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TOR/SnRK1 signaling in response to nitrogen
Increasing nitrogen fertilizer applications and the selection of high-yield crops have sustained our growing world population. However, the future challenge is to restrict fertilizer use, while maintaining crop yield to prevent further land clearing for farming. To facilitate crop growth with less N, we want to upregulate nitrogen utilization efficiency (NUtE) in plants through a better understanding of the TOR/SnRK1 crosstalk in response to the nitrogen status. In addition to the downstream targets, we  study how the TOR and SnRK1 kinases are upstream regulated in response to the nitrogen state (figure). Our network data are translated into plants with better nitrogen efficiency by targeted gene modification, and combinatorial CRISPR screening. Besides, we translate our findings to economically relevant crops. On the one hand, the most interesting genotypes obtained in Arabidopsis are validated in maize. On the other hand, we develop our network and combinatorial CRISPR technology straight into maize to increase yield under low-nitrogen supply by the engineering of the TOR/SnRK1 signaling pathway. 
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Plant Interactomics Facility
We offer the plant research community and companies access to our protein complex purification platform.
Purifications under research service agreement are performed based on well-established protocols for complex purification from either the Arabidopsis cell suspension cultures PSB-D/L, seedlings or isolated plant tissues. We have recently been able to show that our complex purification technology performs equally well in crop species such as corn and rice. We have extensive experience with tandem affinity purification (TAP) for the isolation of stable protein complexes at high purity, whereas for more short-term interactions, we apply pull-downs using GFP-containing tags, or a more efficient protocol based on the Protein A/G moiety present in our TAP tags. More recently, we have developed Turbo-ID protocols and an approach to enrich for unstable protein interactions by means of protein cross-linking.

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Gene targeted insertion of AP-MS tags in plant cells through CRISPR/Cas9
Affinity purification coupled to mass spectrometry (AP-MS) generally relies on the expression of ectopic DNA, eg. a gene of interest fused with an affinity tag, either by overexpressing or by complementation of a mutant. This last approach can be challenging in crops, due to a lack of mutant libraries in combination with laborious transformation and regeneration protocols. In our group, a technique is being developed to circumvent this problem through the precise insertion of a tag in the plant genome itself using homologous recombination (HR). The programmable nuclease Cas9 (DNA or protein) is delivered to plant cells or calli, along with a gRNA for the gene of interest and a donor template. The donor template comprises an AP-MS tag flanked by arms that are homologous to the targeted genomic region. The double stranded break (DSB) generated by the Cas9 nuclease is subsequently repaired via HR using the donor template provided (figure).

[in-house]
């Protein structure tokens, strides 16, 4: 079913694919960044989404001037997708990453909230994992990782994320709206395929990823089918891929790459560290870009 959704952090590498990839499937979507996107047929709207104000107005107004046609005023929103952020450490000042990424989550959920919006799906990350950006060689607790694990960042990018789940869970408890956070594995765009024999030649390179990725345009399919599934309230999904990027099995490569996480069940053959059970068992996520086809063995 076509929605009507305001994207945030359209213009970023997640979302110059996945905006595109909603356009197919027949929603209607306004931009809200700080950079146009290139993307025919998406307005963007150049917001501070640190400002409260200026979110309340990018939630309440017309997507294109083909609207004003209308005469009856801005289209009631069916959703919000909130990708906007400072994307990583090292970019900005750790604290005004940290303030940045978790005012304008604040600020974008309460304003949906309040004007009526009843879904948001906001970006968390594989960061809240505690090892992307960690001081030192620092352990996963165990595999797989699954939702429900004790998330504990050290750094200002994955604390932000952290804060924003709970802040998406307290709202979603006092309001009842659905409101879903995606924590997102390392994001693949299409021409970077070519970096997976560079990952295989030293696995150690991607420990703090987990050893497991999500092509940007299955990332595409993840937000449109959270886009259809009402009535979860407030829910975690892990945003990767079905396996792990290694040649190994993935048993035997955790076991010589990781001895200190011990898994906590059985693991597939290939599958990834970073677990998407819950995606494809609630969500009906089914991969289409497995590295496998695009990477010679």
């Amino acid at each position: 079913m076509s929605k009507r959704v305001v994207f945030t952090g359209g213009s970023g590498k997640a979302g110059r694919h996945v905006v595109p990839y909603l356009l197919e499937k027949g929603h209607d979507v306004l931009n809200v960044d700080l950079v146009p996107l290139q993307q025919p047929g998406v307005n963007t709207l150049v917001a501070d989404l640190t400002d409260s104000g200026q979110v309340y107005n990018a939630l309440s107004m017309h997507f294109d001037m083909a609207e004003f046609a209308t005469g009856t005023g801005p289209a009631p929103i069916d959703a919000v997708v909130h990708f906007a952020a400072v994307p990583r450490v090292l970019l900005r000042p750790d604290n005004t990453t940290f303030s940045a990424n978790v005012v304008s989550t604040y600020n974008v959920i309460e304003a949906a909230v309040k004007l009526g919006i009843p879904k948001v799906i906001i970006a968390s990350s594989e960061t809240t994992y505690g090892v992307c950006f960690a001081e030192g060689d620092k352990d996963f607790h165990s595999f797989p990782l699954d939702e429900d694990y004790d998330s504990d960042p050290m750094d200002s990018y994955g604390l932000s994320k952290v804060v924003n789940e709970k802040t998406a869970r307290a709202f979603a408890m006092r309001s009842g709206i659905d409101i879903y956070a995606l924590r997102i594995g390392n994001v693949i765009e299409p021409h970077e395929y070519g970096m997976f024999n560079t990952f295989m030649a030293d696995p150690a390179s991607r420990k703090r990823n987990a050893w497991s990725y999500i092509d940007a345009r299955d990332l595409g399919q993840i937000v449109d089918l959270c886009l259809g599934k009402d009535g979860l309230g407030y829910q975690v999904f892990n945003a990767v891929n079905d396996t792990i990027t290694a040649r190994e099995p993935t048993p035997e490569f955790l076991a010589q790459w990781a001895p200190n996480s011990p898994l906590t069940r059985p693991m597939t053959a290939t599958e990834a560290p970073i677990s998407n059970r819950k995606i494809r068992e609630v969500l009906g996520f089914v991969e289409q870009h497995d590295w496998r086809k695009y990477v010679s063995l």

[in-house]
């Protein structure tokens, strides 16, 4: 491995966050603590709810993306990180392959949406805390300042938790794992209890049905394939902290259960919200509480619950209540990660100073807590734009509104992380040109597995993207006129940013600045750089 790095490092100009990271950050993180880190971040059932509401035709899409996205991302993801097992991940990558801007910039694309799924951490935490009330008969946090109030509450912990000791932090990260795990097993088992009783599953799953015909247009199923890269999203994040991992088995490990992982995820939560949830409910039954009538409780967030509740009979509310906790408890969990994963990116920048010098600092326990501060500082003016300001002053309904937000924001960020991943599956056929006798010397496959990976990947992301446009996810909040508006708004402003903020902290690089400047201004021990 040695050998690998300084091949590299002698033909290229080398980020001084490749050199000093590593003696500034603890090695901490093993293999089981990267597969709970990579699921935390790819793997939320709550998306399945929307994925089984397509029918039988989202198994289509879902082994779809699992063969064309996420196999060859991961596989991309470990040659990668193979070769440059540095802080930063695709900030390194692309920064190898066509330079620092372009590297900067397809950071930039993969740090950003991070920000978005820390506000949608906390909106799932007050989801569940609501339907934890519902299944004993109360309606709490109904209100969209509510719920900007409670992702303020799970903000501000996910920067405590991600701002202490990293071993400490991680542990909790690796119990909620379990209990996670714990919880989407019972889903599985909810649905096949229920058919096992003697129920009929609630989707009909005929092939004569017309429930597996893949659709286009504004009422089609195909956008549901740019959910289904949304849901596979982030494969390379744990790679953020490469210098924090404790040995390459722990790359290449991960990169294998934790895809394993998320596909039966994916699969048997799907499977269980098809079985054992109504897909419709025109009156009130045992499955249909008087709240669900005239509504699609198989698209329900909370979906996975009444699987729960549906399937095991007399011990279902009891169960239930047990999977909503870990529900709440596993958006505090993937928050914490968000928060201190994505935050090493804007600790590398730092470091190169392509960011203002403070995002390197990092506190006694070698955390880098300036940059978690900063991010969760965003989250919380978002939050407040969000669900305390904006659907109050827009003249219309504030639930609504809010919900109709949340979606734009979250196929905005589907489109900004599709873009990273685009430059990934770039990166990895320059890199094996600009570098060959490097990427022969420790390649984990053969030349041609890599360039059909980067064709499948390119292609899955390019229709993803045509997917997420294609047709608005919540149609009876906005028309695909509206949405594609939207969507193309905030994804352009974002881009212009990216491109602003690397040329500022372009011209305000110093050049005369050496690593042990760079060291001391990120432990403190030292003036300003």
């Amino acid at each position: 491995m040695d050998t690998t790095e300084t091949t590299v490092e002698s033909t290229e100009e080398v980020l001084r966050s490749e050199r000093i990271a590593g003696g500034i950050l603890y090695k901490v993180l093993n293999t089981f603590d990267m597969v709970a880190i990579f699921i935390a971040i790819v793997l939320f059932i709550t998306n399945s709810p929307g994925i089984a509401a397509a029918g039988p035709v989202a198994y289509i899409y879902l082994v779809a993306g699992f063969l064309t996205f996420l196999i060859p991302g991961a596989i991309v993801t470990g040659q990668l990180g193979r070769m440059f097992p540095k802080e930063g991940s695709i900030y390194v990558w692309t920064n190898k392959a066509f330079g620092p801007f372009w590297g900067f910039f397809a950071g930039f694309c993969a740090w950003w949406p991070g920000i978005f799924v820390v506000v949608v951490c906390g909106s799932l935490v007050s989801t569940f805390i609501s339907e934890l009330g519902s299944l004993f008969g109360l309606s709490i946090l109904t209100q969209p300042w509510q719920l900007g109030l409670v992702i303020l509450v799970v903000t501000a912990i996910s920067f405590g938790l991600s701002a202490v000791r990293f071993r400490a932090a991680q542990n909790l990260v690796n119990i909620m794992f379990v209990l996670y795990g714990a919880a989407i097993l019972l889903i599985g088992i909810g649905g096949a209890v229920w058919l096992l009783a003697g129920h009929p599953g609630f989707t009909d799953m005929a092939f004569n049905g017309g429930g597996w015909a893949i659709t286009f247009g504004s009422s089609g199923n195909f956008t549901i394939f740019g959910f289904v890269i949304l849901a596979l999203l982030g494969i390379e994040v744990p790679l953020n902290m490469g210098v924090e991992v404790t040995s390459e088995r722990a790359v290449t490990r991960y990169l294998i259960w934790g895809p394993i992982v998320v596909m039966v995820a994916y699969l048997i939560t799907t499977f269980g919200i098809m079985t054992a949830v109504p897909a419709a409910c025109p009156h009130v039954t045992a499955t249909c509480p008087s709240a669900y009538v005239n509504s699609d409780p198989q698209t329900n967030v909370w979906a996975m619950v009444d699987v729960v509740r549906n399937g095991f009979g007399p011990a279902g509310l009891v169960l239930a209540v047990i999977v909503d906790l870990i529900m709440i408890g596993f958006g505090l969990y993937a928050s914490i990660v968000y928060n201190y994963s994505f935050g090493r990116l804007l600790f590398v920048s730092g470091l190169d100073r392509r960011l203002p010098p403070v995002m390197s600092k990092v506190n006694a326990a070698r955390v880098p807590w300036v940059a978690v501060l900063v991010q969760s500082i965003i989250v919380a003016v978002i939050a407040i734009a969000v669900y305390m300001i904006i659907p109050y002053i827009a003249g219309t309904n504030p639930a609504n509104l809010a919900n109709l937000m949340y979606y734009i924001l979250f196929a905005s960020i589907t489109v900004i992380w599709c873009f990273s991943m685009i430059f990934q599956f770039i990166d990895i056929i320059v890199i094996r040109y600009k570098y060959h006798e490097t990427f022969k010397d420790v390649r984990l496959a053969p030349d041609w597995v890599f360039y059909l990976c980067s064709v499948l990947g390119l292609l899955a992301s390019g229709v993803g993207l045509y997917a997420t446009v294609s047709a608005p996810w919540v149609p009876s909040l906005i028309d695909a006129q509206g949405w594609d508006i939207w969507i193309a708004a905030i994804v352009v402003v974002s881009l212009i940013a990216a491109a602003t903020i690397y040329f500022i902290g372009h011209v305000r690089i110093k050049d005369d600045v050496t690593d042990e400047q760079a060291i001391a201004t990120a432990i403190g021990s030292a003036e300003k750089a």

The proof of concept for this technology has been established in the model species Arabidopsis thaliana and we are transferring it to Zea mays.

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Alumni

Debbie Rombaut - Left - Went to the Plant Genome Editing group in PSB
Bernard Cannoot - Left - Went to the Systems Biology of Yield group in PSB
Caroline Matthijs - Left - Went to Sanofi
Michiel Bontinck - Left - Went to Tech transfer office at VIB-HQ
Nienke Besbrugge - Left - Went to Biogazelle
Chao Han - Left - Went to Shangdong University (Qingdao), China
Maarten Dedecker - Left - Went to Sanofi
Leen Vercruysse - Left - Went to Foodcoach.Gent
Aurine Verkest - Left - Went to Arche Consulting
Gert Van Isterdael - Left - Went to VIB core facility at IRC
Jan Geerinck - Left - Went to Biotalys
Yelle Buffel - Left - Went to Oleum Olieslagerij
Sandy Neirynck - Left - Went to a bakery in Cambodja
Hilde Stals - Left - Went to Argenx
Annelies De Clercq - Left - Went to Patent office De Clercq & Partners